Judas was deceitful; he was a liar just like Satan who entered into him (John 8:44; 13:27). He defiled almost everything that he touched: his name (Judah = “praise”), the disciple band (Luke 6:13–16), gifts given to Christ (John 12:1–8), and the kiss. He even invaded a private prayer meeting, defiled it with his presence, and betrayed the Savior with a kiss. “Faithful are the wounds of a friend, but the kisses of an enemy are deceitful” (Prov. 27:6).
THE SWORD – The disciples remembered (and misunderstood) His words about the sword (Luke 22:35–38), so they asked Him if now was the time to make use of their two swords. Without waiting for the answer, Peter rushed ahead and attacked a man who turned out to be Malchus, a servant to the high priest (John 18:10, 26–27).
Why did Peter do this? For one thing, he had to back up the boastful words he had spoken in the Upper Room (Luke 22:33) and again on the way to the garden (Matt. 26:30–35). Peter had been sleeping when he should have been praying, talking when he should have been listening, and boasting when he should have been fearing. Now he was fighting when he should have been surrendering!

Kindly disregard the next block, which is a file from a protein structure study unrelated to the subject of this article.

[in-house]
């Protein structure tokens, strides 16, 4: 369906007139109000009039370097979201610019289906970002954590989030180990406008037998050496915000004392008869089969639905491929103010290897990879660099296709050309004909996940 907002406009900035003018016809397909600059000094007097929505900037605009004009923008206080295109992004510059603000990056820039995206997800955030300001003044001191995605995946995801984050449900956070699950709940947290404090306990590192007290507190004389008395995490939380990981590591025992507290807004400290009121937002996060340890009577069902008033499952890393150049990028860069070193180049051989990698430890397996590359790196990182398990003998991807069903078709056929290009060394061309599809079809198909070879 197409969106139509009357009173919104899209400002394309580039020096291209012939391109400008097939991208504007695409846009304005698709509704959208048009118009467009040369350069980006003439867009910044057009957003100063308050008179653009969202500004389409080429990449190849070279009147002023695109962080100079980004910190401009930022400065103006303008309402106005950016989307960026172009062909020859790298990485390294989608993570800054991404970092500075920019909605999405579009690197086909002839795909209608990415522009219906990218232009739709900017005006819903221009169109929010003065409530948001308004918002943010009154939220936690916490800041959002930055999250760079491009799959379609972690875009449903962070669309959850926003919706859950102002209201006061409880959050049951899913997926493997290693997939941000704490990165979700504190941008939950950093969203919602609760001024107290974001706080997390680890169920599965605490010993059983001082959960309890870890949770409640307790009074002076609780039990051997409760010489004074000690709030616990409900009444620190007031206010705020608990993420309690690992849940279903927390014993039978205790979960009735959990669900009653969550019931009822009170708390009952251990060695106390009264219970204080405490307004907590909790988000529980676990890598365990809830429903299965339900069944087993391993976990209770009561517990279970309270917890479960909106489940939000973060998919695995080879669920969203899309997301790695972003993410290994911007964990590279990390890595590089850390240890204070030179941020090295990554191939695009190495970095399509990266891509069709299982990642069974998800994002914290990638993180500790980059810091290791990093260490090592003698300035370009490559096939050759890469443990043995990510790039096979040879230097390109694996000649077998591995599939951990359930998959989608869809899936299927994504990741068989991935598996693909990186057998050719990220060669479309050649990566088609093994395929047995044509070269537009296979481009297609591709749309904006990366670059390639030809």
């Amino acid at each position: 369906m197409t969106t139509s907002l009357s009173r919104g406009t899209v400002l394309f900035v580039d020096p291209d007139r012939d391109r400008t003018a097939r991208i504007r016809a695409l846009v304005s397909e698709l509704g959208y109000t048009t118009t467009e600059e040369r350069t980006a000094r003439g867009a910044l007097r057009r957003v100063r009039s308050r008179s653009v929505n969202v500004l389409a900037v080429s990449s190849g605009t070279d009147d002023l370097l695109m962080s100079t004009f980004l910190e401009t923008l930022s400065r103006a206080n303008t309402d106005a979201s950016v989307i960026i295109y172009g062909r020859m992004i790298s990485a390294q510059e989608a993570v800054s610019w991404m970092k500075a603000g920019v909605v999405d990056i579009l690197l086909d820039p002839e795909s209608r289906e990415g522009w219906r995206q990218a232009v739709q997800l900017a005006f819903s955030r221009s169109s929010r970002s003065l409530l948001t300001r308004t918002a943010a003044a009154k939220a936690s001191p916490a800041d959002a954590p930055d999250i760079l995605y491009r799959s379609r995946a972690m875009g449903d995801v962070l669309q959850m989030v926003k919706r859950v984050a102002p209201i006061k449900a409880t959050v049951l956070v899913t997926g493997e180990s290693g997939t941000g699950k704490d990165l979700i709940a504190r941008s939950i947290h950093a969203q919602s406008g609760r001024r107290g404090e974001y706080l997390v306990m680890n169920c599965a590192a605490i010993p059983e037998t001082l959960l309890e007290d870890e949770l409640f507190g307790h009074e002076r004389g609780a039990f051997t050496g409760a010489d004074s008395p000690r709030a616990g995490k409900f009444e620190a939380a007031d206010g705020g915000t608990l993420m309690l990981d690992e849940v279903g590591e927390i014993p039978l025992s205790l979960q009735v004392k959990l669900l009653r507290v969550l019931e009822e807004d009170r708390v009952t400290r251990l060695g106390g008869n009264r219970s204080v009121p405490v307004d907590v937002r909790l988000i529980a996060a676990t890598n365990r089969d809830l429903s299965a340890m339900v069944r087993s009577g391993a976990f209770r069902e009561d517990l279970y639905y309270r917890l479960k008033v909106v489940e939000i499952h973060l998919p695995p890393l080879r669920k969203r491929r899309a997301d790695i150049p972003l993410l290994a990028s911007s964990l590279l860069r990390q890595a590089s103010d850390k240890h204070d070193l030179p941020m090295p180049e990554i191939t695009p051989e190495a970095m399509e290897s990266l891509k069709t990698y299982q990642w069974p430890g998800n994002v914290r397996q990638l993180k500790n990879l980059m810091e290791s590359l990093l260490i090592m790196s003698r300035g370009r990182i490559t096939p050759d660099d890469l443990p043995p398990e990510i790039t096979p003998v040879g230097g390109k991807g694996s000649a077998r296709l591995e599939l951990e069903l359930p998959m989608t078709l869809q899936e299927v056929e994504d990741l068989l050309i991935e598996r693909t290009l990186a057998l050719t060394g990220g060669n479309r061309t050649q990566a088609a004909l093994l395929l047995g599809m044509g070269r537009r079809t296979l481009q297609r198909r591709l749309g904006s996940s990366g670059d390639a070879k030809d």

Peter made a number of serious mistakes when he attacked Malchus with his sword. To begin with, Peter was fighting the wrong enemy with the wrong weapon. Our enemies are not flesh and blood, and they cannot be defeated with ordinary weapons (2 Cor. 10:3–6; Eph. 6:10–18).
It is just like Jesus to act in grace when others are acting in malice (Ps. 103:10). He showed grace to Peter by rebuking his presumptuous sin and repairing the damage he had done. He showed grace to Malchus, a lowly slave, by healing his ear, and He showed grace to the whole world by willingly yielding Himself to the mob and going to Calvary. He did not come to judge but to save (Luke 19:10; John 3:17).
Each of us must decide whether we will go through life pretending, like Judas; or fighting, like Peter; or
yielding to God’s perfect will, like Jesus. Will it be the kiss, the sword, or the cup?